Patient Experience

Making changes to deliver on patient experience.

When operational business processes or staff acceptance make it difficult to deliver on patient experience; how do you choose between operational efficiency, staff acceptance and patient experience?


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Participant comments on Patient Experience

  1. I don’t think that patient experience and operational efficiency or staff acceptance have to be a trade off. Certainly you need to be efficient to run the business side of things, but that doesn’t have to be at the expense of patient satisfaction. Access and friendliness are going to be your biggest returns. If you business processes are making it difficult to deliver, they need to be changed- else you may not have much business to worry about. As for staff acceptance, they are in the business of taking care of people, so they should want to make patient experience a good one. If they are luke warm, you need to find a way to get them excited about it or cut them loose. Nothing will kill your business or reputation faster than grumpy staff interaction with patients. Conversely, you won’t need to advertise if your staff is really kind and friendly to the patients because word of mouth will spread that your business is the place to go for …
    Ask your staff what they think would make for a better patient experience. They will be able to tell you what the barriers are. Maybe have a patient survey asking what is there three most important aspects of the visit. We’ve done these things and it has been quite helpful. We revisit this issue all the time.

  2. In poring through the patient satisfaction at our center, it was very interesting to see what truly correlates with overall success on a survey. In fact, it seems in the health care world the biggest focus is on reducing wait times, increasing efficiency and giving the care you said you’d give in a timely manner. What’s fascinating is that at least for us, the “soft skills” really are what drive the survey. How much time did the MD spend with you, did all levels of staff communicate with you, professionalism/courtesy of the staff.

    This sadly is a really difficult problem to solve. The challenge of meeting operational efficiency burdens our staff, and really the only way to ensure a great environment for our patients is having a workforce that is dedicated, and more importantly, has fun in their jobs. Success stories internally many times result for physician leads giving up some control, and sharing some of the best parts of the job with a nurse. The clinic that comes to mind has the nurse make the phone calls stating that a patient is in remission.

  3. Patient experience encompasses the range of interactions that patients have with the health care system, including their care from health plans, and from doctors, nurses, and staff in hospitals, physician practices, and other health care facilities. As an integral component of health care quality, patient experience includes several aspects of health care delivery that patients value highly when they seek and receive care, such as getting timely appointments, easy access to information, and good communication with health care providers.

    Past experience of patients and operational efficiency of hospital staff and doctors add value to healthcare services by ensuring that patient’s emotional and psychological support is taken care off, relieving fear and anxiety, patients are treated with respect, kindness, dignity, compassion and understanding. Effective treatment delivered by trusted professionals, participation of patient in decisions and respect and understanding for beliefs, values, concerns, preferences and their understanding of their condition give the best experience to patients. The challenges all the healthcare providers have is how to maintain the best patients experience consistently.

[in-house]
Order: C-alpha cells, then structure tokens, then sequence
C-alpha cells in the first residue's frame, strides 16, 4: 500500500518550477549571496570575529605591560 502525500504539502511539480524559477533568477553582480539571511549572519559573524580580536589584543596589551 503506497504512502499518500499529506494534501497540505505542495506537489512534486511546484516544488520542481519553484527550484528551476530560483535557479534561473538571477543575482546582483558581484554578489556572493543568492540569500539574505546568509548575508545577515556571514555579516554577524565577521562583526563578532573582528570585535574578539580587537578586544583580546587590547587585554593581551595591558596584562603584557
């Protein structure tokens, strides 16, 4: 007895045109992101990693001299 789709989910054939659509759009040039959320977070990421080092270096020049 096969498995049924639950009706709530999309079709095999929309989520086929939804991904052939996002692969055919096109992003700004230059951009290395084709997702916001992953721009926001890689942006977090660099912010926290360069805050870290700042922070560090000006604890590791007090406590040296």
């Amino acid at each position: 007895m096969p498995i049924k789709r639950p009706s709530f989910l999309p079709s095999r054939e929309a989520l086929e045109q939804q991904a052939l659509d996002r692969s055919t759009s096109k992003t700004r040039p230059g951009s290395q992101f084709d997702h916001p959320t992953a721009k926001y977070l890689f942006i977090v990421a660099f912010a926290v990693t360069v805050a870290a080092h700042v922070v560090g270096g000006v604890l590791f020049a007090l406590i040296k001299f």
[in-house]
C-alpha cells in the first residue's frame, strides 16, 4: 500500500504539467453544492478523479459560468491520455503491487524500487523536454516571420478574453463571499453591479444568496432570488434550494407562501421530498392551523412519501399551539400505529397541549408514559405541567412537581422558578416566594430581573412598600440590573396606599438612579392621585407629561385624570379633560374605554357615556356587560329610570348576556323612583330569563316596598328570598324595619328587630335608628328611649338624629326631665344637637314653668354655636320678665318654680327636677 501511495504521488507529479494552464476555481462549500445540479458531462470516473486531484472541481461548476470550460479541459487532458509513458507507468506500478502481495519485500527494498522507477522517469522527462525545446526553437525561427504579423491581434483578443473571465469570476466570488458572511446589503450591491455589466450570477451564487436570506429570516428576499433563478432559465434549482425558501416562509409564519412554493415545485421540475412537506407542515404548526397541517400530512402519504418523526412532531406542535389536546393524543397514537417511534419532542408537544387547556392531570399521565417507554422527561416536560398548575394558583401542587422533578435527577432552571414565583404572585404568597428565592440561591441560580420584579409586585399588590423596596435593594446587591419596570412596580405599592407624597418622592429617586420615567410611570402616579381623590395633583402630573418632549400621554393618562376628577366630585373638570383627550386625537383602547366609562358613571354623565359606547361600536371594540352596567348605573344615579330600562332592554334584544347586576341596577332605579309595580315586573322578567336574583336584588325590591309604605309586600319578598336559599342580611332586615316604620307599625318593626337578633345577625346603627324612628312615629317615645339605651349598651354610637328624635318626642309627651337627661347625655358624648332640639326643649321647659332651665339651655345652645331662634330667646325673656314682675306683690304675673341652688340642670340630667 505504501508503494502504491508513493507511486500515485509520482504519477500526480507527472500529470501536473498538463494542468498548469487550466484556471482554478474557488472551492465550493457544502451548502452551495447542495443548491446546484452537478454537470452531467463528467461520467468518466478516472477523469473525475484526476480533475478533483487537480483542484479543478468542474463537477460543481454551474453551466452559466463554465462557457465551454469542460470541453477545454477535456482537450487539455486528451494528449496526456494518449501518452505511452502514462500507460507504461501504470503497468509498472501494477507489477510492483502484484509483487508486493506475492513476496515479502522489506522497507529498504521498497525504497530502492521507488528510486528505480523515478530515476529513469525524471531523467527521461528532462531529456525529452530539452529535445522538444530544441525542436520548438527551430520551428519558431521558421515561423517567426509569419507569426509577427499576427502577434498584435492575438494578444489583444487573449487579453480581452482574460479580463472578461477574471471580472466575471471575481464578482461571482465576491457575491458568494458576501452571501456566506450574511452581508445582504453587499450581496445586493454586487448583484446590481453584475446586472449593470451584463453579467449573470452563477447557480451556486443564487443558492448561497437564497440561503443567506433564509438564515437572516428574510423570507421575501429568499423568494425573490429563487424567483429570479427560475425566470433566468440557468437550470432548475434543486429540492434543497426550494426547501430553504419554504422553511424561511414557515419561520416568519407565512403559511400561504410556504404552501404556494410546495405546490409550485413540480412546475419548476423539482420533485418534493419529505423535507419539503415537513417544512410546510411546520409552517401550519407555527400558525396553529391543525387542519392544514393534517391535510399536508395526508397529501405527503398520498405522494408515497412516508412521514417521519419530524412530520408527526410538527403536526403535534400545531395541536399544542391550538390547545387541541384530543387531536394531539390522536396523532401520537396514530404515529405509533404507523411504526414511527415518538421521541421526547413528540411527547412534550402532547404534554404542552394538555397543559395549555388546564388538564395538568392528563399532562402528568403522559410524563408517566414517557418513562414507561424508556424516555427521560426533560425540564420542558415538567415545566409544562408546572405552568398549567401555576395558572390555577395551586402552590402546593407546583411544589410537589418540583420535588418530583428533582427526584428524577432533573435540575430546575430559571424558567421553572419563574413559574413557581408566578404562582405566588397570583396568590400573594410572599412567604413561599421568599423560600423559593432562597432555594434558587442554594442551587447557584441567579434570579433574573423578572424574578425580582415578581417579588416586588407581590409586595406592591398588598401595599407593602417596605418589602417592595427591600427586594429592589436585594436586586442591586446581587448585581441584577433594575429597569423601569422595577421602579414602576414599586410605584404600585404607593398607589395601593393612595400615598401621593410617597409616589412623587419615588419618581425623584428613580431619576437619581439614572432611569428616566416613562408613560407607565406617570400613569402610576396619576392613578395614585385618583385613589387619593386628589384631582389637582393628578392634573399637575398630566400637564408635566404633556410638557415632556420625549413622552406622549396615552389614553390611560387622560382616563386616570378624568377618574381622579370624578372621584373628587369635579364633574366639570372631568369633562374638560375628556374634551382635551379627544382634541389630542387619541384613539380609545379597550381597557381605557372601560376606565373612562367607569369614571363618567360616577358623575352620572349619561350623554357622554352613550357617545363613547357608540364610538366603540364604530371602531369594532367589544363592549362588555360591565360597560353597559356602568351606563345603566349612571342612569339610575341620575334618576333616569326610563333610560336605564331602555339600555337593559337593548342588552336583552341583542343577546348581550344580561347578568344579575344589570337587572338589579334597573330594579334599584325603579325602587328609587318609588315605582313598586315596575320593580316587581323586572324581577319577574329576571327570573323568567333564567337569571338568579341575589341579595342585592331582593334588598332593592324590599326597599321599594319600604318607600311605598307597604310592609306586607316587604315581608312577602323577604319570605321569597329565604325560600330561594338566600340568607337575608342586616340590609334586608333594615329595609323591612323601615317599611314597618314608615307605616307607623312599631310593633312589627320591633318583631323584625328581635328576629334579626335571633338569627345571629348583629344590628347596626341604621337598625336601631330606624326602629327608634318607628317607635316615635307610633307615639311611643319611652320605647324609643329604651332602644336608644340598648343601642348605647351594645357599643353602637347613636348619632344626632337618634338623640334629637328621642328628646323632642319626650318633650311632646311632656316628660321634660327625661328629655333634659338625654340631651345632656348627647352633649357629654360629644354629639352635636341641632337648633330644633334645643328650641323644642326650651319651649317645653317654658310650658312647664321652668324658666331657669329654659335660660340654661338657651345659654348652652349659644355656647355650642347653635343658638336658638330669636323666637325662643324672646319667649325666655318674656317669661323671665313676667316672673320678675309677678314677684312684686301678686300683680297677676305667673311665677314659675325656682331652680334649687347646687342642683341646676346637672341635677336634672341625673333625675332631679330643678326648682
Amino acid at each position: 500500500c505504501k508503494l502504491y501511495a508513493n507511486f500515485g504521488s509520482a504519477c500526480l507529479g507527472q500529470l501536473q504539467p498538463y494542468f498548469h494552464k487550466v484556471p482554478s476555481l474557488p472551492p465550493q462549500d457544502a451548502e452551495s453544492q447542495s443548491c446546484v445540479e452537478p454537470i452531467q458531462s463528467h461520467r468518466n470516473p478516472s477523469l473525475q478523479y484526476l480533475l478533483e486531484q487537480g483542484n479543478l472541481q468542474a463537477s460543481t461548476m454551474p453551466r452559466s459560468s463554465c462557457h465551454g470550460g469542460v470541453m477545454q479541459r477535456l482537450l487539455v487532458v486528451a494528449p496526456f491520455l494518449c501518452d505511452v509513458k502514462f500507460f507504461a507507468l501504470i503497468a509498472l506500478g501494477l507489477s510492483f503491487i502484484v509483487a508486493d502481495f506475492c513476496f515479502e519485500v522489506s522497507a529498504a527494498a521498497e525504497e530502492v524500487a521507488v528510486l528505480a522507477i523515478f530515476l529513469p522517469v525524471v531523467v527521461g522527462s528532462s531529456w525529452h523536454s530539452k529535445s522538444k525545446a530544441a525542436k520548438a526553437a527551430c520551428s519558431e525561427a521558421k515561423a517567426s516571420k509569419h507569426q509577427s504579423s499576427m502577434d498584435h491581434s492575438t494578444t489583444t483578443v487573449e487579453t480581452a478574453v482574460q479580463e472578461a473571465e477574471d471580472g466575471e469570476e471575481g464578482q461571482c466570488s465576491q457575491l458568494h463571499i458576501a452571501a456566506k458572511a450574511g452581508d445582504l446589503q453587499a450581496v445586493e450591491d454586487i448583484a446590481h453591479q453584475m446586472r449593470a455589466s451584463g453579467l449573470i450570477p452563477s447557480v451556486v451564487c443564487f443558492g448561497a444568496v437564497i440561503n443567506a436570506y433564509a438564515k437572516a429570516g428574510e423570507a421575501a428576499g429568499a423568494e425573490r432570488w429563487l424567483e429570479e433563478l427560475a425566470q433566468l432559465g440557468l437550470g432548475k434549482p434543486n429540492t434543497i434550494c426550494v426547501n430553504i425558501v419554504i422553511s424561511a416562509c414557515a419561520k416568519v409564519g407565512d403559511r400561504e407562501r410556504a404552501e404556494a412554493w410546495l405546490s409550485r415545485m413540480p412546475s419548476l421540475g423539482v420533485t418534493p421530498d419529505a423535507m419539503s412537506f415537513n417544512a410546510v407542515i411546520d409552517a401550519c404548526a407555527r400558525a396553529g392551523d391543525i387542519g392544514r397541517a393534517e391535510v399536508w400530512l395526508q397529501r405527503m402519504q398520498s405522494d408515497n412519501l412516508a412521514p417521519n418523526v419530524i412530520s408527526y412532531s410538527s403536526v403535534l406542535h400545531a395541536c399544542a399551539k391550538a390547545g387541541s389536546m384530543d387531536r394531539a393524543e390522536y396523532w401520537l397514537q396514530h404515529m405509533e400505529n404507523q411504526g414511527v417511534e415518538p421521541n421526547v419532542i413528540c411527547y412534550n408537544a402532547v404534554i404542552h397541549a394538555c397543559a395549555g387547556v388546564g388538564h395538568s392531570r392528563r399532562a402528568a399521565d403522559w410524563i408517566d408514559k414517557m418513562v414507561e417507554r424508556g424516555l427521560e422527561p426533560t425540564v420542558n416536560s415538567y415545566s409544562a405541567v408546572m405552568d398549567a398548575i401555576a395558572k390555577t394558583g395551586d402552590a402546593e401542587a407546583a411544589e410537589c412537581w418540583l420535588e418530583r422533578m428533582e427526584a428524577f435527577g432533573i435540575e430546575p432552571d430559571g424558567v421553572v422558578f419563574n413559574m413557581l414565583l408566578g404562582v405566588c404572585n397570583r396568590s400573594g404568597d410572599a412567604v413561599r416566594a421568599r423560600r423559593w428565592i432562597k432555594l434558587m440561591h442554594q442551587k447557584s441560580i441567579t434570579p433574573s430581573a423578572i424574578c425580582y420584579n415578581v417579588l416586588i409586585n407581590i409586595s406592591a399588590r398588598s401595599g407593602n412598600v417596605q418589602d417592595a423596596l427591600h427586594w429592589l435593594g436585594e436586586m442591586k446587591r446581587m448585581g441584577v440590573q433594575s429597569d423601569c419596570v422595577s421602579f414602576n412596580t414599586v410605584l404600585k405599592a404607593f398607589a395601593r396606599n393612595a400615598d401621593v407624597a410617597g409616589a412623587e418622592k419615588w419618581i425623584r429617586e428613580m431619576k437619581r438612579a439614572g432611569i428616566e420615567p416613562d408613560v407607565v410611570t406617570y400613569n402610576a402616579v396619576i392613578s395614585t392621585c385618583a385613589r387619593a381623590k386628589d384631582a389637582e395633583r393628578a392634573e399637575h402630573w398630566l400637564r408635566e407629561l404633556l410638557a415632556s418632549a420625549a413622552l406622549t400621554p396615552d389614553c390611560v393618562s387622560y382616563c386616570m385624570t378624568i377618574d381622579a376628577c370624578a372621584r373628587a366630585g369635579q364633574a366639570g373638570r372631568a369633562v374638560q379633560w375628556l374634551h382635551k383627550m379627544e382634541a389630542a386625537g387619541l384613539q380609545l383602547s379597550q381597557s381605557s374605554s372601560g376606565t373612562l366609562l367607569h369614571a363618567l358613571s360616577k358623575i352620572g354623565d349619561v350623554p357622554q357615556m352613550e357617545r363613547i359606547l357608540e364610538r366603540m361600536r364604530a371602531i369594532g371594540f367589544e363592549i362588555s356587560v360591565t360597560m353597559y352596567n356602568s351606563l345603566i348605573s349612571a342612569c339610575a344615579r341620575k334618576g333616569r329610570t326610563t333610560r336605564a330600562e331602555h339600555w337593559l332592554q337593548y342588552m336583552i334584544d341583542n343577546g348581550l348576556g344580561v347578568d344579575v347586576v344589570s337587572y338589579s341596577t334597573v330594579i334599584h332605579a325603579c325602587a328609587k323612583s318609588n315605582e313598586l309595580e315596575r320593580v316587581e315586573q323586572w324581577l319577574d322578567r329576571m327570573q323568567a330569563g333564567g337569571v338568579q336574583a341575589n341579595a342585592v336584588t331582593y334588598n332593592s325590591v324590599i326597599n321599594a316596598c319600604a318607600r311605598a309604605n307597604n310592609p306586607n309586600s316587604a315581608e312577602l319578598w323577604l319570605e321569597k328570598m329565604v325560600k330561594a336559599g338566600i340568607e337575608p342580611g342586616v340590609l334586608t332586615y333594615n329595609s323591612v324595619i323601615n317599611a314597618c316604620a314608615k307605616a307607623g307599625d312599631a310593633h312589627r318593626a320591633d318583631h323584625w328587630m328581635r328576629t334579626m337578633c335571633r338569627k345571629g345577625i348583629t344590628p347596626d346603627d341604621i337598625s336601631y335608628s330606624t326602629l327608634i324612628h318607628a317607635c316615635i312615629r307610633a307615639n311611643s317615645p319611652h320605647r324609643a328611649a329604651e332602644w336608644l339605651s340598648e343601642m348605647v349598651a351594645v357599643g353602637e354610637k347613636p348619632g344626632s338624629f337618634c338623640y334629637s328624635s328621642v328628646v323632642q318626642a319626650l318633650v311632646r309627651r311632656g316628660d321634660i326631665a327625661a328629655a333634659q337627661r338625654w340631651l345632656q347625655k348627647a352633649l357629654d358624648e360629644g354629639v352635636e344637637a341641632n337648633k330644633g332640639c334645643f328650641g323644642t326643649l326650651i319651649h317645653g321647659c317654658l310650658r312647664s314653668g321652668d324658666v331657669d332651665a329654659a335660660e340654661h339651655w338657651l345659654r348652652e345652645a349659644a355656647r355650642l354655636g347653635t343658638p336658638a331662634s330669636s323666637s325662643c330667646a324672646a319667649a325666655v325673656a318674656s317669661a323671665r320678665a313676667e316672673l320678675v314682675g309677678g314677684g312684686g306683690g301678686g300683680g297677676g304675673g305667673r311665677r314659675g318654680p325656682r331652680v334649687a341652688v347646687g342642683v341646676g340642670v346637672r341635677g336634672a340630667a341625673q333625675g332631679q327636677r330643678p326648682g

4. Understanding and improving how patients experience their care is a key component to successfully delivering high-quality services that are based on their needs. It drives better outcomes across the entire organization when a patient experience is given a priority.
    Efficient processes and good clinical outcomes are critical components of a patient’s experience. Experience is also determined by the physical environment patients are in and how they feel about the care they receive, including the way staff interact with them.

    Improving the experiences of all patients starts by treating each of them individually to ensure they receive the right care, at the right time, in the right way for them. I personally think that there is no single path to improving patient experience, we need to bundle the following components that can contribute:
    • A healing environment
    • Transformational Leadership with a clear vision
    • Desired values and behaviors embedded across the whole organization
    • Engaged staff, patients, families, and caregivers
    • Greater clinical engagement and professional
    • Empowerment

  5. I think the balance is really important as there appear to be tension in the 3 components but also opportunities if one can find ways to handle the 3 separately. If one is truly patient centric, then it is important to see it from the patient journal. If the patient journal is optimal, I find this usually also means a efficient operations, so the 2 can go hand in hand. The physical environment is important. This element may mean some investment but often what is important may not be expensive to provide e.g. vending machine for drinks, quiet environemnt, wi-fi access, comfortable chair, etc. One thing we realized too in our patient focus group meeting is that communications and expectation setting is very important. If they patient is given the right expectation and is kept informed and have things explained clearly and have things to occupy their times and is managed by friendly staff, they will have a good experience. To deliver this, the staff are important and need to have the right temperament, personalities and motivation to deliver this and if delivering great patient experience is important for the organisation, then this needs to a key component in staff recruitment. If you have the right people, then the buy-in will be easier.